“Libraries are worth four times more than they cost” was the headline in a Norwegian newspaper after Svanhild Aabø earlier this year obtained her doctor’s degree from the University of Oslo for her thesis on the Norwegian population’s views on the value of public libraries. Her survey is the first in the world to employ the methods of economists in order to assess the value of public library services on a national level.
Public libraries are among the few public meeting-places in Norway and are visited by people from all levels of society. According to Aabø’s survey, The value of public libraries. A methodological discussion and empirical study applying the contingent valuation method, no less than 94% of the population consider it a democratic right to have a public library in their municipality. This figure is quite remarkable. The survey shows that public libraries have a value both for users and nonusers, since the majority of people assess libraries not only on a basis of self-interest but also on their value to the community as a whole. The value of personal and family use represents roughly 60% of the total value. Of particular interest is the fact that cultural and social motives underlie 35-40% of library evaluation. In other words, people not only consider libraries as important in their own lives but are also pleased on behalf of other users, since the social role of libraries is to disseminate culture and knowledge, preserve our literary heritage and promote democracy and equality.
At the present time public libraries in the Nordic countries are undergoing a process of renewal aimed at preserving basic values while adapting library services to a modern, multimedia environment. In Norway today the debate concerning the functions of the library system and its future role as a source of culture and knowledge is wider and more intense than ever before. The background to this debate is one of cutbacks in library resources, leading to a dismantling of the system of branch libraries and a serious decline in media services compared to just a few years ago.
The library of today is digital and has perhaps gone further than any other public institution in taking advantage of technological development to improve its services, achieve more efficient use of resources and create new initiatives suited to a modern knowledge- based society. The result is an increased use of libraries and a wider public. These developments have, however, also led to greater differences between individual libraries. A political debate now exists concerning the role of libraries in society, the value of literature, the dissemination of knowledge and the pleasure of reading.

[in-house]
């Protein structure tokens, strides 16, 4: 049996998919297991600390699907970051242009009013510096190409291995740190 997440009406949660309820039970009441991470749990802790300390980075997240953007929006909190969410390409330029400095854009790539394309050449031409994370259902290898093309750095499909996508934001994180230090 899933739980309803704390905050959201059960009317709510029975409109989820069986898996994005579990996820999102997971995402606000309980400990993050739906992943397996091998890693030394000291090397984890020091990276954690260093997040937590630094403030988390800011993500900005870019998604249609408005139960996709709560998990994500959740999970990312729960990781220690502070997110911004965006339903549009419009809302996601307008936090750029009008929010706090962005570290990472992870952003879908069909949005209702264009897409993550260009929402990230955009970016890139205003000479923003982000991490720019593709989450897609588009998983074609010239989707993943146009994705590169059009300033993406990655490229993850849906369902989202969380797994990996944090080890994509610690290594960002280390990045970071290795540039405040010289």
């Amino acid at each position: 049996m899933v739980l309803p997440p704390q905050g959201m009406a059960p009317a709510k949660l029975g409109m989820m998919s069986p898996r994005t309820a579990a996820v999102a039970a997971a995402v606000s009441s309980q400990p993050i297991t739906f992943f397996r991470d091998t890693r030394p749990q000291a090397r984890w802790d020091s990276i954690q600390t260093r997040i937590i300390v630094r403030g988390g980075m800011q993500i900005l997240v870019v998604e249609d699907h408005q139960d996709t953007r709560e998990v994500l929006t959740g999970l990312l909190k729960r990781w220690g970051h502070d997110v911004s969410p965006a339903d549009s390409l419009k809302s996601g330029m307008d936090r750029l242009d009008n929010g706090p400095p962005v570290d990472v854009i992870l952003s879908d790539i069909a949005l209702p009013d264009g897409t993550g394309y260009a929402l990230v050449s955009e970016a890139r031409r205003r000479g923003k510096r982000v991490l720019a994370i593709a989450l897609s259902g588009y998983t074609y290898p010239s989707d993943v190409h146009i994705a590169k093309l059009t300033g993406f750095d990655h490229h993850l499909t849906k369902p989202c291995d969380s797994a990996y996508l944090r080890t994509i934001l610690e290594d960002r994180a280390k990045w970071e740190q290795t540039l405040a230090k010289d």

The public library system is a democratic institution fulfilling a vital social function to offer everybody equal access to information and knowledge. This function must be combined with respect for the individual’s right to acquire whatever knowledge and experience he or she may choose to seek. Libraries must shift their focus and adapt their services in line with changes in the community. On the road to a knowledge-based society we must develop strategies to meet the new demands of the public and thus increase the importance of libraries. It is the use of libraries which justifies their very existence.
Literacy has been an important factor in building societies based on welfare, democracy and human rights throughout the world. Knowledge is increasingly important in our modern society – a society much more complex and varied than ever before. Society needs well-educated citizens, meaning learning becomes a life-long activity. So long as reading and writing are basic accomplishments in a knowledge-based society, libraries will have a significant part to play in strengthening these skills.
In the knowledge-based society of today library users are becoming more self-reliant in their search for knowledge and entertainment. Librarians must develop new skills of a pedagogic nature in order to give added value to the information they supply. In a multimedia society it is necessary to acquire skills beyond those of reading and writing. Public libraries are informal centres of knowledge, defined as public meeting-places by reason of both the physical library space and the virtual services they offer.
Members of the public visit libraries voluntarily, usually in their own free time. The democratic principle of free access for all must be maintained. These are the values and the image we must build upon when creating new strategies for the library of the future in a knowledge-based society.